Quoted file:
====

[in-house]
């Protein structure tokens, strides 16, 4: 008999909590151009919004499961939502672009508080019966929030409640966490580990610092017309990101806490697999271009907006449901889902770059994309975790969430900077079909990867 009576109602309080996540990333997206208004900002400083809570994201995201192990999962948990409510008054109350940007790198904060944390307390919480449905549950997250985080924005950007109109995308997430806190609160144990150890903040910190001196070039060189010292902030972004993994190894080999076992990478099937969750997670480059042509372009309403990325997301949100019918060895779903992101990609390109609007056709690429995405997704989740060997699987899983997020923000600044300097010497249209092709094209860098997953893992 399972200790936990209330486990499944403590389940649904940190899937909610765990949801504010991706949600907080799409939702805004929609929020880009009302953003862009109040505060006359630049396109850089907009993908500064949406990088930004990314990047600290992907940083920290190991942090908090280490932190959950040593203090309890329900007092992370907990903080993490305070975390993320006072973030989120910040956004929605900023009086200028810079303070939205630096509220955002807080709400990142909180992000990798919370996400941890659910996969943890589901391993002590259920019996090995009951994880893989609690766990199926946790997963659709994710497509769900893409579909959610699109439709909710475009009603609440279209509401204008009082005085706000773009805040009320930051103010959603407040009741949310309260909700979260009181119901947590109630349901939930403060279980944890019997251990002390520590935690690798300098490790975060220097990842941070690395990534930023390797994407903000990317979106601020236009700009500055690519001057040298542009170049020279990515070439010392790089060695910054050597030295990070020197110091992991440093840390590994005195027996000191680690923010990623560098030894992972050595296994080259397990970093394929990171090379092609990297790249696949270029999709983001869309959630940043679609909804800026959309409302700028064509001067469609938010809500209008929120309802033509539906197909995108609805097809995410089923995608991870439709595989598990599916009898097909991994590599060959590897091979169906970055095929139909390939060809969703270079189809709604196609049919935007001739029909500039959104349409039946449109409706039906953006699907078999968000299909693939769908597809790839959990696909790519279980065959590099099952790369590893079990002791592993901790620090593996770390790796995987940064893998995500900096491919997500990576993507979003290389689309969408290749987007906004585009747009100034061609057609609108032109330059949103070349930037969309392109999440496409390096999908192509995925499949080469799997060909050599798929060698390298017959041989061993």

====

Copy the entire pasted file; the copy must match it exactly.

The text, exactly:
[in-house]
């Protein structure tokens, strides 16, 4: 008999909590151009919004499961939502672009508080019966929030409640966490580990610092017309990101806490697999271009907006449901889902770059994309975790969430900077079909990867 009576109602309080996540990333997206208004900002400083809570994201995201192990999962948990409510008054109350940007790198904060944390307390919480449905549950997250985080924005950007109109995308997430806190609160144990150890903040910190001196070039060189010292902030972004993994190894080999076992990478099937969750997670480059042509372009309403990325997301949100019918060895779903992101990609390109609007056709690429995405997704989740060997699987899983997020923000600044300097010497249209092709094209860098997953893992 399972200790936990209330486990499944403590389940649904940190899937909610765990949801504010991706949600907080799409939702805004929609929020880009009302953003862009109040505060006359630049396109850089907009993908500064949406990088930004990314990047600290992907940083920290190991942090908090280490932190959950040593203090309890329900007092992370907990903080993490305070975390993320006072973030989120910040956004929605900023009086200028810079303070939205630096509220955002807080709400990142909180992000990798919370996400941890659910996969943890589901391993002590259920019996090995009951994880893989609690766990199926946790997963659709994710497509769900893409579909959610699109439709909710475009009603609440279209509401204008009082005085706000773009805040009320930051103010959603407040009741949310309260909700979260009181119901947590109630349901939930403060279980944890019997251990002390520590935690690798300098490790975060220097990842941070690395990534930023390797994407903000990317979106601020236009700009500055690519001057040298542009170049020279990515070439010392790089060695910054050597030295990070020197110091992991440093840390590994005195027996000191680690923010990623560098030894992972050595296994080259397990970093394929990171090379092609990297790249696949270029999709983001869309959630940043679609909804800026959309409302700028064509001067469609938010809500209008929120309802033509539906197909995108609805097809995410089923995608991870439709595989598990599916009898097909991994590599060959590897091979169906970055095929139909390939060809969703270079189809709604196609049919935007001739029909500039959104349409039946449109409706039906953006699907078999968000299909693939769908597809790839959990696909790519279980065959590099099952790369590893079990002791592993901790620090593996770390790796995987940064893998995500900096491919997500990576993507979003290389689309969408290749987007906004585009747009100034061609057609609108032109330059949103070349930037969309392109999440496409390096999908192509995925499949080469799997060909050599798929060698390298017959041989061993």